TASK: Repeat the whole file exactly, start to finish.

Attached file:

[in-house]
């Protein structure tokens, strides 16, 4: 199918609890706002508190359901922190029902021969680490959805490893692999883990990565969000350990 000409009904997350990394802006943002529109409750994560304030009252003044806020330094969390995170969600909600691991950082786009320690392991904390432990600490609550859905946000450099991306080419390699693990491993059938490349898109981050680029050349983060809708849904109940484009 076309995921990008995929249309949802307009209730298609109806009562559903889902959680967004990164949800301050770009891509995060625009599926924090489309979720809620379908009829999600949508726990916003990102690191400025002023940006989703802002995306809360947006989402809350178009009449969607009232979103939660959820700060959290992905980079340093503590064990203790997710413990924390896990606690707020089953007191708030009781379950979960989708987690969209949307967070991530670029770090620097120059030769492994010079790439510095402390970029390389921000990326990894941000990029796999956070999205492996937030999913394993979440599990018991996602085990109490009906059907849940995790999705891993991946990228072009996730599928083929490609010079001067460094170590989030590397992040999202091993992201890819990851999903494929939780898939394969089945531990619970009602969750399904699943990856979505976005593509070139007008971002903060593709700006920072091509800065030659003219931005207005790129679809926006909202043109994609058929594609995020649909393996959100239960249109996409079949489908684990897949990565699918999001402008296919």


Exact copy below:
[in-house]
């Protein structure tokens, strides 16, 4: 199918609890706002508190359901922190029902021969680490959805490893692999883990990565969000350990 000409009904997350990394802006943002529109409750994560304030009252003044806020330094969390995170969600909600691991950082786009320690392991904390432990600490609550859905946000450099991306080419390699693990491993059938490349898109981050680029050349983060809708849904109940484009 076309995921990008995929249309949802307009209730298609109806009562559903889902959680967004990164949800301050770009891509995060625009599926924090489309979720809620379908009829999600949508726990916003990102690191400025002023940006989703802002995306809360947006989402809350178009009449969607009232979103939660959820700060959290992905980079340093503590064990203790997710413990924390896990606690707020089953007191708030009781379950979960989708987690969209949307967070991530670029770090620097120059030769492994010079790439510095402390970029390389921000990326990894941000990029796999956070999205492996937030999913394993979440599990018991996602085990109490009906059907849940995790999705891993991946990228072009996730599928083929490609010079001067460094170590989030590397992040999202091993992201890819990851999903494929939780898939394969089945531990619970009602969750399904699943990856979505976005593509070139007008971002903060593709700006920072091509800065030659003219931005207005790129679809926006909202043109994609058929594609995020649909393996959100239960249109996409079949489908684990897949990565699918999001402008296919």